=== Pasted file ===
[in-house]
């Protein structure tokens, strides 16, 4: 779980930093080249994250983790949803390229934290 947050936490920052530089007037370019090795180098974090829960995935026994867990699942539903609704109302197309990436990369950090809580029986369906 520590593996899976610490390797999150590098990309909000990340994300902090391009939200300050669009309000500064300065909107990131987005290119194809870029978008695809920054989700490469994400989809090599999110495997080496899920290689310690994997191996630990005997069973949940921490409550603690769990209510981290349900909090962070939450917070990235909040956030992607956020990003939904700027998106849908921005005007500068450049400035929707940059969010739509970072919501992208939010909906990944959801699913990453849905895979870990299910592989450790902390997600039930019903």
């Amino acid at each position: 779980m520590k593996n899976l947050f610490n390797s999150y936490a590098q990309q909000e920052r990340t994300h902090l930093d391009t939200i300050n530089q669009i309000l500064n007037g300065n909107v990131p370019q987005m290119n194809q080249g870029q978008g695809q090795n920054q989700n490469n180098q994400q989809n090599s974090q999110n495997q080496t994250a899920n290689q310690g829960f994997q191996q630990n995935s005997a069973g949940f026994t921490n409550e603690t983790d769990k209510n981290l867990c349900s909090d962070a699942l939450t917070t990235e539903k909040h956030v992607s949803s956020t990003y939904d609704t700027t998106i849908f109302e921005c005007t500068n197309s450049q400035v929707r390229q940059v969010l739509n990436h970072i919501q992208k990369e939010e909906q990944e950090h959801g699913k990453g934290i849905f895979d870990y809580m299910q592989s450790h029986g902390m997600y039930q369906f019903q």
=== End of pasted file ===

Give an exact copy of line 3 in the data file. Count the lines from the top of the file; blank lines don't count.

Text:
């Amino acid at each position: 779980m520590k593996n899976l947050f610490n390797s999150y936490a590098q990309q909000e920052r990340t994300h902090l930093d391009t939200i300050n530089q669009i309000l500064n007037g300065n909107v990131p370019q987005m290119n194809q080249g870029q978008g695809q090795n920054q989700n490469n180098q994400q989809n090599s974090q999110n495997q080496t994250a899920n290689q310690g829960f994997q191996q630990n995935s005997a069973g949940f026994t921490n409550e603690t983790d769990k209510n981290l867990c349900s909090d962070a699942l939450t917070t990235e539903k909040h956030v992607s949803s956020t990003y939904d609704t700027t998106i849908f109302e921005c005007t500068n197309s450049q400035v929707r390229q940059v969010l739509n990436h970072i919501q992208k990369e939010e909906q990944e950090h959801g699913k990453g934290i849905f895979d870990y809580m299910q592989s450790h029986g902390m997600y039930q369906f019903q």